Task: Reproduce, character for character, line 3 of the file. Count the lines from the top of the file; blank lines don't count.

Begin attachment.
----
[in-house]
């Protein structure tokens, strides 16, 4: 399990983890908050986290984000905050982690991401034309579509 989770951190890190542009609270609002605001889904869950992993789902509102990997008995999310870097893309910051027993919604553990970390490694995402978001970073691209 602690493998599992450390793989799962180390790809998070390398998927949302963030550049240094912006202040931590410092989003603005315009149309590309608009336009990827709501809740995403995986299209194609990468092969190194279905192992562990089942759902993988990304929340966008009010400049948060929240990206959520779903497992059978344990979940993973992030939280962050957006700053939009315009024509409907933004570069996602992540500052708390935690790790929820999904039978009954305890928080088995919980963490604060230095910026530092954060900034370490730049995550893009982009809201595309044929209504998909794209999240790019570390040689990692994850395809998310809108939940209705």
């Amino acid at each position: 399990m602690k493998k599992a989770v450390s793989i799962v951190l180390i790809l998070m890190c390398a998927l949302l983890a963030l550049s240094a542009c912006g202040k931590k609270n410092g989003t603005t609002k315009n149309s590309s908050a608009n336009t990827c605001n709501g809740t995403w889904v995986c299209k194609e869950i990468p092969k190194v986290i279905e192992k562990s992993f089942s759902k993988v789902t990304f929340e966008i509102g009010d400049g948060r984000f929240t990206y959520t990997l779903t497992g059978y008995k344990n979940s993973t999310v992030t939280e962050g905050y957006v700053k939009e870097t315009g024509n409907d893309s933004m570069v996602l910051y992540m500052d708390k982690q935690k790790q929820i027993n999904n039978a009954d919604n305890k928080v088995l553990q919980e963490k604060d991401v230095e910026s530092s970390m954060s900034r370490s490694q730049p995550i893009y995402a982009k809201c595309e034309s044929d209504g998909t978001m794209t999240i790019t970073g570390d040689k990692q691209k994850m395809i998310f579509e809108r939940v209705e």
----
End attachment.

């Amino acid at each position: 399990m602690k493998k599992a989770v450390s793989i799962v951190l180390i790809l998070m890190c390398a998927l949302l983890a963030l550049s240094a542009c912006g202040k931590k609270n410092g989003t603005t609002k315009n149309s590309s908050a608009n336009t990827c605001n709501g809740t995403w889904v995986c299209k194609e869950i990468p092969k190194v986290i279905e192992k562990s992993f089942s759902k993988v789902t990304f929340e966008i509102g009010d400049g948060r984000f929240t990206y959520t990997l779903t497992g059978y008995k344990n979940s993973t999310v992030t939280e962050g905050y957006v700053k939009e870097t315009g024509n409907d893309s933004m570069v996602l910051y992540m500052d708390k982690q935690k790790q929820i027993n999904n039978a009954d919604n305890k928080v088995l553990q919980e963490k604060d991401v230095e910026s530092s970390m954060s900034r370490s490694q730049p995550i893009y995402a982009k809201c595309e034309s044929d209504g998909t978001m794209t999240i790019t970073g570390d040689k990692q691209k994850m395809i998310f579509e809108r939940v209705e």